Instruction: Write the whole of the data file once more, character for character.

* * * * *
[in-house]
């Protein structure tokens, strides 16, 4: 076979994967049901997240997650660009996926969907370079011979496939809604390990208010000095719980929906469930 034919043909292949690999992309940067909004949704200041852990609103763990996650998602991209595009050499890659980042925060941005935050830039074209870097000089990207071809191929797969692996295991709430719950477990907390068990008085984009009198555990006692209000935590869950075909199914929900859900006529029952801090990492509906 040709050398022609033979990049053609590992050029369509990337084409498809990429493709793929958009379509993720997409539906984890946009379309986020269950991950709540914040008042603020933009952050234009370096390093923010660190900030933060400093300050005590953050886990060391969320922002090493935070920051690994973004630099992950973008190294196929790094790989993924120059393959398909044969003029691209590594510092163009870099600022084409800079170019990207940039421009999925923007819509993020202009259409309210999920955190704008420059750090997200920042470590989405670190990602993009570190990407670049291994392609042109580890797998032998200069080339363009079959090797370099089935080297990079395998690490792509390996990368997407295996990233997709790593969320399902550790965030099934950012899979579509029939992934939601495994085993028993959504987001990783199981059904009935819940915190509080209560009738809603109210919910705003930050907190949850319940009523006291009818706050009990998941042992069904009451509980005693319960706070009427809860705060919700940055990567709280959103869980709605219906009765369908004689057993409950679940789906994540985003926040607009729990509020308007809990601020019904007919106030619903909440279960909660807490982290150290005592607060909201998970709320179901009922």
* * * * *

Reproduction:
[in-house]
């Protein structure tokens, strides 16, 4: 076979994967049901997240997650660009996926969907370079011979496939809604390990208010000095719980929906469930 034919043909292949690999992309940067909004949704200041852990609103763990996650998602991209595009050499890659980042925060941005935050830039074209870097000089990207071809191929797969692996295991709430719950477990907390068990008085984009009198555990006692209000935590869950075909199914929900859900006529029952801090990492509906 040709050398022609033979990049053609590992050029369509990337084409498809990429493709793929958009379509993720997409539906984890946009379309986020269950991950709540914040008042603020933009952050234009370096390093923010660190900030933060400093300050005590953050886990060391969320922002090493935070920051690994973004630099992950973008190294196929790094790989993924120059393959398909044969003029691209590594510092163009870099600022084409800079170019990207940039421009999925923007819509993020202009259409309210999920955190704008420059750090997200920042470590989405670190990602993009570190990407670049291994392609042109580890797998032998200069080339363009079959090797370099089935080297990079395998690490792509390996990368997407295996990233997709790593969320399902550790965030099934950012899979579509029939992934939601495994085993028993959504987001990783199981059904009935819940915190509080209560009738809603109210919910705003930050907190949850319940009523006291009818706050009990998941042992069904009451509980005693319960706070009427809860705060919700940055990567709280959103869980709605219906009765369908004689057993409950679940789906994540985003926040607009729990509020308007809990601020019904007919106030619903909440279960909660807490982290150290005592607060909201998970709320179901009922």